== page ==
Jefferson City officials to explore new revenue sources
Jefferson City is projecting flat sales tax revenues in the next fiscal year, while the state and many other Missouri cities are seeing their numbers grow.
Jefferson City issues business licenses for March, April
If Ashley Garrard can find jewelry lovers and impulse buyers like her, her new business will do just fine. Garrard owns $1 Jewelry, 310 Jefferson St., which is open from 10 a.m.-5:30 p.m. Monday through Friday and from 9 a.m.-3 p.m. Saturday.
After nearly four months, Oscar’s Classic Diner is set to begin rebuilding the restaurant that was destroyed by fire in late January. Owners Kurt and Lisa Mankin are excited to continue the process of renovation.
Joan Fairfax, owner of High Street’s Chez Monet, is excited to begin a new chapter of business. Fairfax is transitioning into offering her bakery items from home.
Rumors are wrong, restaurant rep says
Despite rumors circulating, Missouri Boulevard’s Yen Ching is not closed. Nor is the Jefferson City restaurant closing. It's open for dining as usual.
Inquiries from boat shows, conferences are up, officials say
The official start of the summer season is just days away, and Lake of the Ozarks area officials are “cautiously optimistic” about the forecast for tourism this year.
From vacation homes to commercial properties, numbers gradually improving
The real estate market at the Lake of the Ozarks is following the national trends for housing and the economy and showing signs of gradual improvement, according to local real estate agents.
Engineering a financial bailout for Cyprus in March was such a chaotic process that top European officials say it is time to rethink how the region manages its crisis — and who should be involved.
If you're American and want to do business in Myanmar, there's a list of people and companies you have to steer clear of by law. But it leaves off a former minister's son U.S. officials suspected of brokering arms deals with North Korea, and high-rolling relatives of the man who led the repressive military government for 19 years.
Even before the first drops flow, Uganda's oil sector is beset by bribery allegations against officials, tax-related cases abroad that cost the government millions in legal fees, and the alleged interference of a president whose firm control of the sector worries transparency campaigners.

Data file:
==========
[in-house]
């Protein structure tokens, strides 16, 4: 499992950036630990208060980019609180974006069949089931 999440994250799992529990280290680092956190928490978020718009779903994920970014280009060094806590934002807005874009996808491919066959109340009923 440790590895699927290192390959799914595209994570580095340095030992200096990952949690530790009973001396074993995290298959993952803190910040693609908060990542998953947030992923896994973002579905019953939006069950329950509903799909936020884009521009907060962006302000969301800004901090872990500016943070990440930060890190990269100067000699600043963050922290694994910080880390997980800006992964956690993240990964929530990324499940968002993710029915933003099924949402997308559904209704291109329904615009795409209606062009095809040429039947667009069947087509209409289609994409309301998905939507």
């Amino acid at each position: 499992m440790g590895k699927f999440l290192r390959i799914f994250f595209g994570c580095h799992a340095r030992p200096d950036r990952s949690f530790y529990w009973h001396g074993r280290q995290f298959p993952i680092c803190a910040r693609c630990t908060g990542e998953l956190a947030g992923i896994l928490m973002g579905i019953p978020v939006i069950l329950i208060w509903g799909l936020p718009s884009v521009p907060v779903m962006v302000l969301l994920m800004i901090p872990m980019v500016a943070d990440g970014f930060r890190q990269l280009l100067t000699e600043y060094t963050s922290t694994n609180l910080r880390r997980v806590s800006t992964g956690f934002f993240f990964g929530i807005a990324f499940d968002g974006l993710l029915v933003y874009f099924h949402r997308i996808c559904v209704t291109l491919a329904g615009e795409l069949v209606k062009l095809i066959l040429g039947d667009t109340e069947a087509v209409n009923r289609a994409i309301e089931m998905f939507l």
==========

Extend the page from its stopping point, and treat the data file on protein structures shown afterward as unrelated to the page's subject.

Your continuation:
Federal Reserve Chairman Ben Bernanke says pessimists forecasting that the economy will not reap sizable benefits from the computer revolution are likely to be proven wrong.
Attention, bargain-hunters around the world: Japanese goods — from cars to televisions — are going on sale.
Only two of 13 small SUVs performed well in front-end crash tests done by an insurance industry group, with several popular models faring poorly in the evaluations.
Japanese goods are getting more affordable. For consumers worldwide — and for Japan's economy — it's welcome news.
Missouri lawmakers have passed legislation consolidating four of the state's business incentives. The newly created Missouri Works program would be modeled after the current Quality Jobs program, which would come to an end.
The Missouri House has made a final offer to senators on a plan authorizing new business incentives and trimming some existing tax credits.
Brewing giant Anheuser-Busch InBev says it no longer has plans to acquire Czech brewer Budejovicky Budvar, with whom it has been fighting a long legal battle over the use of the “Budweiser” brand.
J.C. Penney on Thursday reported that it widened its loss in the first quarter on a 16 percent drop in revenue. It marks the fifth-straight quarter that the company has posted large declines.
A Missouri-based lead mining company could be shielded from punitive damages in state lead contamination lawsuits under a bill sent to Gov. Jay Nixon.
Dell’s financial decay worsened during its latest quarter as the company slashed its personal computer prices in response to the growing popularity of smartphones and tablets.